The Totem by Nova
Nova may be contacted at theowlet@hotmail.com

PART 5

sunset, surface of the planet

The angle of the setting sun behind the buildings cast long shadows across the courtyard. The women of Voyager were seated on cushions surrounding a huge pile of logs and sticks. B'Elanna had taken note of how unobtrusively one of the alien women had paired off with each of the crew. Beside her sat a dark haired woman with bright blue eyes.

Abruptly, the sun dropped below the roof of the structure to her left. Momentarily, the courtyard was dark and still before the fire burst into almost blinding brilliance as it was lit. Figures moved between her and the flames, forming an inner circle. With a toss of their heads, they began to dance.

"You must understand the two sides of yourself, B'Elanna," The woman beside her was saying. "The part who is a warrior and the part who is a woman." A black cat, sleek and shining in the firelight was before her. In one lithe movement it leapt into B'Elanna's lap and looked up at her with deep, yellow, knowing eyes.

Just as the totem in the form of an owl had shown her the power of the hunt, the cat shared with her the image of stalking a mouse-- all the patience and the ferocity.

The hunt was over, her belly full. She made her way back through the night, whiskers and eyes alert to any danger. Under the fence and over the wall to where her kittens waited. Giving each one a lick of recognition, she lay down and began to purr.

Ensign Brooks was surprised to see the big white dog appear in front of the woman who was seated beside her. "You have the power to overcome adversity." The woman said, stroking the dog's long thick fur. "Within you is a strong sense of duty and hidden courage." The dog lay in front of Brooks and placed its head on her knee. It looked up at her with eyes full of trust and

love.

The water rushed down-river, unrelenting and unstoppable. Within the current a girl struggled and screamed for help. She rushed to the bank and leapt with all her strength. The water was deathly cold but it did not bother her. Her jaw clasped onto the child's clothes and she began to paddle to safety.

Seven of Nine regarded the alien woman beside her and the bird she held on her hand with ambivalence. "Yours is the coexistence of the practical and the beautiful." The woman smiled. "Always you think of the purpose and the result, but inside you there also is the appreciation of all that is beautiful around you. You are only beginning to understand this." With a single

beat of its wings, the red feathered bird sprang from the woman's hand and landed on her knee.

Its brilliant plumage contrasted with the orange glow of the fire, and when it turned its crested head, its eyes were unmarred black.

She flew low over the sun-warmed field of grass, then turned her wings to catch the wind and glide along the bank of the river. The water below her was clear and she could see both the bottom in its earthy tones and the reflected sky in its endless blue. When she came to the bridge she alighted and began to sing.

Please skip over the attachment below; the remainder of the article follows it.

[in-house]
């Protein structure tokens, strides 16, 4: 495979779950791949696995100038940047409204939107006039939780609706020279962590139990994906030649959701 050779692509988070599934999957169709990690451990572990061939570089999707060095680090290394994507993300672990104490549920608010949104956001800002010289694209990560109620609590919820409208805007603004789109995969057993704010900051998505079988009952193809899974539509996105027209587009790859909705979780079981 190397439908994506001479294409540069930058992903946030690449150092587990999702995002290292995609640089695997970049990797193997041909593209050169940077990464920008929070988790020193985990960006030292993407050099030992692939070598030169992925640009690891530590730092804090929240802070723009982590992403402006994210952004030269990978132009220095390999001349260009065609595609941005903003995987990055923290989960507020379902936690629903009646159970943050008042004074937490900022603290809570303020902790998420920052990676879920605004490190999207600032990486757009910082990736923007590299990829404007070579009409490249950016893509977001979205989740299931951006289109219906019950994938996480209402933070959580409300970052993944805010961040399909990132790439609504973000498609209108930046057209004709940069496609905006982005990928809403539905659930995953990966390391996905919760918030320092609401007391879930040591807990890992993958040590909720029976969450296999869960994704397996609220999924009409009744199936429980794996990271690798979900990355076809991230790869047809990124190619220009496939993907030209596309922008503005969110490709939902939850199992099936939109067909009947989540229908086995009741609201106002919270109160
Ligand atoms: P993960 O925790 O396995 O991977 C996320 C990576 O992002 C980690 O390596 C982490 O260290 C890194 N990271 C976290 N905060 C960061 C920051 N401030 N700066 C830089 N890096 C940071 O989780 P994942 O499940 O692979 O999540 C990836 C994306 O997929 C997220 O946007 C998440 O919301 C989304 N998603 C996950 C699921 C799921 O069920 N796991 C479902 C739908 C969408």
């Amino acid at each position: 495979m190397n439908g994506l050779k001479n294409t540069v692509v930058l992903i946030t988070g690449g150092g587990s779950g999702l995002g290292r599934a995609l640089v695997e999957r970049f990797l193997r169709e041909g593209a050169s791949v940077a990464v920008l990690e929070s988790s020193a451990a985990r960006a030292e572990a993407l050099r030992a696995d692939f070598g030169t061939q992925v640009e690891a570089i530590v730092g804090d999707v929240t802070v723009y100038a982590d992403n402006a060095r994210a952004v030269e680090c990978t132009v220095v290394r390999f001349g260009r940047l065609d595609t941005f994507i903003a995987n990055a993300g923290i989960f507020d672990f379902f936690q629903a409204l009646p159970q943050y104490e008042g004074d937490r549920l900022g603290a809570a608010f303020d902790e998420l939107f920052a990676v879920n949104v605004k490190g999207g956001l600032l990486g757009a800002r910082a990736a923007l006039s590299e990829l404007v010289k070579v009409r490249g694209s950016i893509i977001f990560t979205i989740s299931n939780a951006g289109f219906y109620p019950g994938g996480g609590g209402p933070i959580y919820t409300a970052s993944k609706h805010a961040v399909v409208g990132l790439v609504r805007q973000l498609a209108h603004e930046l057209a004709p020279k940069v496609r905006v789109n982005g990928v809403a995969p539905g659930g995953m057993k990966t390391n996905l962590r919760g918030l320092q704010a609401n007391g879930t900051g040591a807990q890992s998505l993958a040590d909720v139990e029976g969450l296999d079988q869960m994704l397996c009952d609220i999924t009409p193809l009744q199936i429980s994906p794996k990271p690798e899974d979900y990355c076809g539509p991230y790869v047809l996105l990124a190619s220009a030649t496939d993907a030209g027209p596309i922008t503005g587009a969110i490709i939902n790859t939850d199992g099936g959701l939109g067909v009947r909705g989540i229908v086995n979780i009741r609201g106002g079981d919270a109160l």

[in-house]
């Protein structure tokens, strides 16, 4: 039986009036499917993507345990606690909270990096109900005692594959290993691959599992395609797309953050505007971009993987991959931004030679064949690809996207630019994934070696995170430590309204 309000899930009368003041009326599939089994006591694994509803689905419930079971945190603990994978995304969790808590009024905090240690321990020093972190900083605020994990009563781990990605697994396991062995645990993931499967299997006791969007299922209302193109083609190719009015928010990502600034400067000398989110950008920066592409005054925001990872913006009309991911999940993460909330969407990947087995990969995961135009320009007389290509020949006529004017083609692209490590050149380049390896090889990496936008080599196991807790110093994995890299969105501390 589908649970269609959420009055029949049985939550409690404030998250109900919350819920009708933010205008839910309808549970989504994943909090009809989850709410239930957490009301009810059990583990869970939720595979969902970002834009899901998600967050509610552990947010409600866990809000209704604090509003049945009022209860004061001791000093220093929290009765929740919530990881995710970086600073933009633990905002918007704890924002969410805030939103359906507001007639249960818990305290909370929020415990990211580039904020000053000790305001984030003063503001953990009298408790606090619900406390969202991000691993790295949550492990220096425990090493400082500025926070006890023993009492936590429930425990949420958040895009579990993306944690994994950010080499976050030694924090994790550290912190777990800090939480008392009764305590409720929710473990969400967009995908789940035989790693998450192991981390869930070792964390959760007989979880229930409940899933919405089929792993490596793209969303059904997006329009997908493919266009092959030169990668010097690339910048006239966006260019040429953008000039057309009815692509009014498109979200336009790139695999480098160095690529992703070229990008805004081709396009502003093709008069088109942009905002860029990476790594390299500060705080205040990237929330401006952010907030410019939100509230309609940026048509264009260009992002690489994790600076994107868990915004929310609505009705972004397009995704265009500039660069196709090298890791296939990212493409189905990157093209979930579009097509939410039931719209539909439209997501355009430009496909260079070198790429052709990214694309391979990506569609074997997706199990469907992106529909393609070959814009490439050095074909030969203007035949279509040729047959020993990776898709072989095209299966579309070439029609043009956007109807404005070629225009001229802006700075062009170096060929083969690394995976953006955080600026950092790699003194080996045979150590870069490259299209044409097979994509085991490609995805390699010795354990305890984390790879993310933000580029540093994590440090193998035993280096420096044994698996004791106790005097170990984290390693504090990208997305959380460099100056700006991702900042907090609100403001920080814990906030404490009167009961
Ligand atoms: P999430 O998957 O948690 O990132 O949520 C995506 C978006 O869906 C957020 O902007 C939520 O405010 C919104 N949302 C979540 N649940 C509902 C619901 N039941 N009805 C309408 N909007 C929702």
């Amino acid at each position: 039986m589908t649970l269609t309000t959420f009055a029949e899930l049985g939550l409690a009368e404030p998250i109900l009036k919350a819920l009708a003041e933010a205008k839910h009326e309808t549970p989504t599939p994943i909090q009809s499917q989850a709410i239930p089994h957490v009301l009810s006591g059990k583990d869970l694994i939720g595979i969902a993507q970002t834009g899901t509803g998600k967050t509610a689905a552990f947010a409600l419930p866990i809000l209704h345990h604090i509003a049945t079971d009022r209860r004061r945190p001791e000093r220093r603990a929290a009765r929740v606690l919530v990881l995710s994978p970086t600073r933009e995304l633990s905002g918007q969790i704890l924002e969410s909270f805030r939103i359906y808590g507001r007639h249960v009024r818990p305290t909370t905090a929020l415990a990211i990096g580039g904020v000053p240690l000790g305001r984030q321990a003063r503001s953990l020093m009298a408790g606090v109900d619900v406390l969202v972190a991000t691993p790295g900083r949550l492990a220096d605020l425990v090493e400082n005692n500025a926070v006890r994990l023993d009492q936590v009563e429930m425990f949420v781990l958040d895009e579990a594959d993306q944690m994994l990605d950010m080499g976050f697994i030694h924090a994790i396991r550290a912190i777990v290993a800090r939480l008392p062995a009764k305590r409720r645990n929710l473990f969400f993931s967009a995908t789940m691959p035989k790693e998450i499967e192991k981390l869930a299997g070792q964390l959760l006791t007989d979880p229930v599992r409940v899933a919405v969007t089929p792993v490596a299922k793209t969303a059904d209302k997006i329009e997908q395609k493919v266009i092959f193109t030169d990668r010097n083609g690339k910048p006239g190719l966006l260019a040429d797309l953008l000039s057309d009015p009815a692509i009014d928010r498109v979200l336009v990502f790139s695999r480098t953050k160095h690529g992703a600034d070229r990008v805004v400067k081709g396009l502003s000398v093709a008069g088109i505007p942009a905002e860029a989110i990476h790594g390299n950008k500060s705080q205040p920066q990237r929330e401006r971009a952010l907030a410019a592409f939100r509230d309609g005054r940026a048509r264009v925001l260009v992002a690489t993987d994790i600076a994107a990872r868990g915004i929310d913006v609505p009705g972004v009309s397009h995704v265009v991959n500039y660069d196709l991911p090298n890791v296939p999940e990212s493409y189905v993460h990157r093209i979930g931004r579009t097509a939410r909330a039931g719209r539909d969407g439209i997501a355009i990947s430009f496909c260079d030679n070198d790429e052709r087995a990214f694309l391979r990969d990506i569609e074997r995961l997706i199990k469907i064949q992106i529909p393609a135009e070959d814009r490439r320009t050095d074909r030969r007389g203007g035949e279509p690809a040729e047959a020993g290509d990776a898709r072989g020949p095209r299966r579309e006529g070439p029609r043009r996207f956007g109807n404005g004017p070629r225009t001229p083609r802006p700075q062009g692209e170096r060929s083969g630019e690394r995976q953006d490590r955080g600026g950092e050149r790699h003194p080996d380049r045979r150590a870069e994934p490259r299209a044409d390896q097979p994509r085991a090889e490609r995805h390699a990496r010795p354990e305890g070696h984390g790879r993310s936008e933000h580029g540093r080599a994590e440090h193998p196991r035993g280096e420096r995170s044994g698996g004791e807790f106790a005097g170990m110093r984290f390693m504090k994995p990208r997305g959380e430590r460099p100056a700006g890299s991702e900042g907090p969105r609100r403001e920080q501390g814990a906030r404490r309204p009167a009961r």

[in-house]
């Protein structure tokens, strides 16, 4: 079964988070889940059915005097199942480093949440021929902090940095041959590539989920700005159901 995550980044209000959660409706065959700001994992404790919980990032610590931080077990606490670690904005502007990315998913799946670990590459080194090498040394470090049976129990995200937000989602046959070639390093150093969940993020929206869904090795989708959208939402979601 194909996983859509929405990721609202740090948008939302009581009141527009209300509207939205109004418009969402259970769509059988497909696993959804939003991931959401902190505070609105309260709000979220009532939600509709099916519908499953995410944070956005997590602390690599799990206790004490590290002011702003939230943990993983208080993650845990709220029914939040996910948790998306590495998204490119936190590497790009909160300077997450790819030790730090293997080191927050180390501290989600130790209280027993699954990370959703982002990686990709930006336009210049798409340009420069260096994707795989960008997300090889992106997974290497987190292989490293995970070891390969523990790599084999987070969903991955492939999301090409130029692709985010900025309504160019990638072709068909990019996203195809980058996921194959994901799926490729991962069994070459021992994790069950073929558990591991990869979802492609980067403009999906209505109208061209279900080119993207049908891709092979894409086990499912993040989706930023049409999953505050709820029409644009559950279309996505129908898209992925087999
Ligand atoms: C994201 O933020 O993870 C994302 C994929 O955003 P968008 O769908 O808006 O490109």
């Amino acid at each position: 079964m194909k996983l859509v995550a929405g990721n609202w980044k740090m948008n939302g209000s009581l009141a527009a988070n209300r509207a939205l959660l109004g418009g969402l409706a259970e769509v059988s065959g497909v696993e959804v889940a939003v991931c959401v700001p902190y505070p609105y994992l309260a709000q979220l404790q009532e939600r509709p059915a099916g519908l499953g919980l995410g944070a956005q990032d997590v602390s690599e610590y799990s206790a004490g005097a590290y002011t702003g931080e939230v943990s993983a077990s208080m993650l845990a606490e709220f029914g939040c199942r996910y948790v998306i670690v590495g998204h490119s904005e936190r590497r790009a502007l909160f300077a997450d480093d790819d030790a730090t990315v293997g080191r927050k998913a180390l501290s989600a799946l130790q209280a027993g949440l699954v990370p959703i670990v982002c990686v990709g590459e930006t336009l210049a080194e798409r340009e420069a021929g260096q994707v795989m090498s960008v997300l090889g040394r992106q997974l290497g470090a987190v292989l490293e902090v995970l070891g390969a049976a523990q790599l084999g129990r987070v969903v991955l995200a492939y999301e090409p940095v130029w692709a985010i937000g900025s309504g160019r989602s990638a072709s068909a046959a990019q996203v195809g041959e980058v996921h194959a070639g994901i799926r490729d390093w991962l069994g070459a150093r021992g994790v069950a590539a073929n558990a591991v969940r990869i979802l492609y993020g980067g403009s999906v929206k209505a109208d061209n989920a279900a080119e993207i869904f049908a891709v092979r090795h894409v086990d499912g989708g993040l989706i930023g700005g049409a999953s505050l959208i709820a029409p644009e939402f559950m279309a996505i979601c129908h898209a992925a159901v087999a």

Gey'lerr sat beside Janeway with the little brown owl on her wrist. "You are a leader of men and women Kathryn. The pillar upon which they rest their hopes. You feel this responsibility deeply. Inside you is the confidence to bear great hardship to give hope to those who depend on you. And you have the desire and need to fulfill your dreams."

She flew on through the dark, dense forest, following the call of her mate. The branches of the tall tree sheltered the hole and she landed beside it clicking a greeting with her beak. The other owl appeared and hopped out of the nest to sit beside her in the tree. She closed her eyes in contentment.

after sunset, surface of the planet

Kathryn Janeway, Captain of the Federation starship Voyager, watched over the courtyard from the balcony. It was a pleasant, mild evening, with only the lightest of breezes to stir her hair.

Below in the courtyard, the bonfire still blazed, the smoke drifting lazily up into the dark night sky. Janeway turned her eyes upward past the pale green moon toward the stars.

Her ship was one of those points of light, one among so many. The ache of loneliness began then deep in her chest and spread outward. It would consume her if she allowed it.

Only once have I cried; once through all this, and it was as much out of frustration as the pain of being so far from home. Now, home does not hold for me what it once did. Mark has given up, gone on without me, accepting that we will never be together again. And in my own way I too have given up. I've given up hoping life would be there and waiting for me just as I left it. That was such a useless thing to wish, but it gave me the desire to go on. To go on for four years.

What is it about humans that makes home dominate our emotions so totally? Some of us are born without home, without a place that compels us to return to time and again. So we make our own. Like I have made Voyager my home--my place in the universe--a mobile place. She turned her eyes fully to the sky, feeling the enormity of the universe around her.

When is the last time I stared at the stars, felt the beauty and the immensity? I feel so small, yet so large. Are the stars really any different here, on this strange world, than they are from a cornfield in Indiana? As a young girl I would stand in that field for hours staring up at the sky trying to find my place, my home. I felt it was anywhere but where I was right then. Now here I am wishing I was there. There ... back home.

The tears were hot in her eyes and she did nothing to stop them.

Life ticks on like the seconds on a clock. People come into our lives and they go. We are always alone even when we are together; it's the nature of our existence just as it is our nature to hope and dream for someone to make us complete.

Drums beat and the dancers twirled around the fire in celebration of life. Leaping, reaching, stretching for the sky.

I have never been bound, bound to the earth or bound to a life. I've always made my own decisions and I've been blessed with the opportunity to reach for the sky, literally. One more sector to cross, one more planet to pass. I'm always going, travelling, voyaging on. I can't conceive of a time when I will just stop, plant myself in the ground, and stay. But I so miss the stars in the sky at night like they were from that cornfield at home.

"Captain, you are alone. Where are Torres and Brooks?"